Google will help train 10,000 formerly incarcerated people this year
Photo: John Nacion/Getty Images
Google has formally begun a partnership with five nonprofit organizations to provide digital skills and jobs training for 10,000 formerly incarcerated people this year, using the "Grow with Google" program.
Google helped create curricular and video tools for the partnership, which will be provided by the The Last Mile, Center for Employment Opportunities (CEO), Defy Ventures, Fortune Society, and The Ladies of Hope Ministries, all of which work with formerly incarcerated individuals to help them resettle and find jobs. The company is also assigning some Googlers to partner with each of the nonprofits to coach some of the program participants in resume development and job interviewing.
The program is not designed to create a pathway directly into careers at Google, but rather to provide participants with digital skills and job interview skills they can take to any organization. Google is providing the service as part of its racial equity commitments (though of course, providing tools and services is always a good PR move).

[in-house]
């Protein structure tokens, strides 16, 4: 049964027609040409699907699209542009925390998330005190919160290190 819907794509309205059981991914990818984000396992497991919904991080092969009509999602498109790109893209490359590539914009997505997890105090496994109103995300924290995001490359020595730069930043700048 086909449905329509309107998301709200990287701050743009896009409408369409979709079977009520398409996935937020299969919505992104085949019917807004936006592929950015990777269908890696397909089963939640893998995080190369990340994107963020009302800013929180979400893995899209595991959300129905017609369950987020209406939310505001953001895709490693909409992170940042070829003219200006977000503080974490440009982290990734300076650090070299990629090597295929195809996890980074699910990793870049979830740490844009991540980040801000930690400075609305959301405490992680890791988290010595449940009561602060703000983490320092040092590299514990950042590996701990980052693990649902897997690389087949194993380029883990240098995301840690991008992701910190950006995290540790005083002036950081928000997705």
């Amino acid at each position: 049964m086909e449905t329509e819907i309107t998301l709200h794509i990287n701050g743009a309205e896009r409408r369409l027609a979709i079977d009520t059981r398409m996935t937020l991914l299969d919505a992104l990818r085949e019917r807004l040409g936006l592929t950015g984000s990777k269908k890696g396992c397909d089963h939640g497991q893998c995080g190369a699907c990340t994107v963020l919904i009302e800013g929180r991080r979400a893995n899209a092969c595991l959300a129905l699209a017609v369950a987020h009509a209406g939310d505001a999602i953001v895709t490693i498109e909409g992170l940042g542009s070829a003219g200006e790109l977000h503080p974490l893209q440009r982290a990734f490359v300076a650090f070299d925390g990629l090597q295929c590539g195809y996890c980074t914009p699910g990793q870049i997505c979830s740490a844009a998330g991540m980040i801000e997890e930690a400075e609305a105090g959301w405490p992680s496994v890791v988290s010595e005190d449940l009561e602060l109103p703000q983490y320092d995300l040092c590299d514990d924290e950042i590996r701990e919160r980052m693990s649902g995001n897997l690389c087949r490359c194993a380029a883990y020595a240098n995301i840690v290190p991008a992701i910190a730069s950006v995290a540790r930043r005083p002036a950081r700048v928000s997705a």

About one third of all people in the prison system do not have a high school degree or GED, and most prisons provide fairly limited educational opportunities, usually focused on literacy.
"Digital skills are essential for career success and economic mobility," Christopher Watler, the chief external affairs officer for the Center for Employment Opportunities, said in a press release. "In a recent survey of CEO participants, 56 percent indicated a desire to learn digital skills. People leaving incarceration need immediate access to employment to support themselves and their families. Most can't afford to miss work to attend educational or training classes."
Anna Kramer is a reporter at Protocol (@ anna_c_kramer), where she helps write and produce Source Code, Protocol's daily newsletter. Prior to joining the team, she covered tech and small business for the San Francisco Chronicle and privacy for Bloomberg Law. She is a recent graduate of Brown University, where she studied International Relations and Arabic and wrote her senior thesis about surveillance tools and technological development in the Middle East.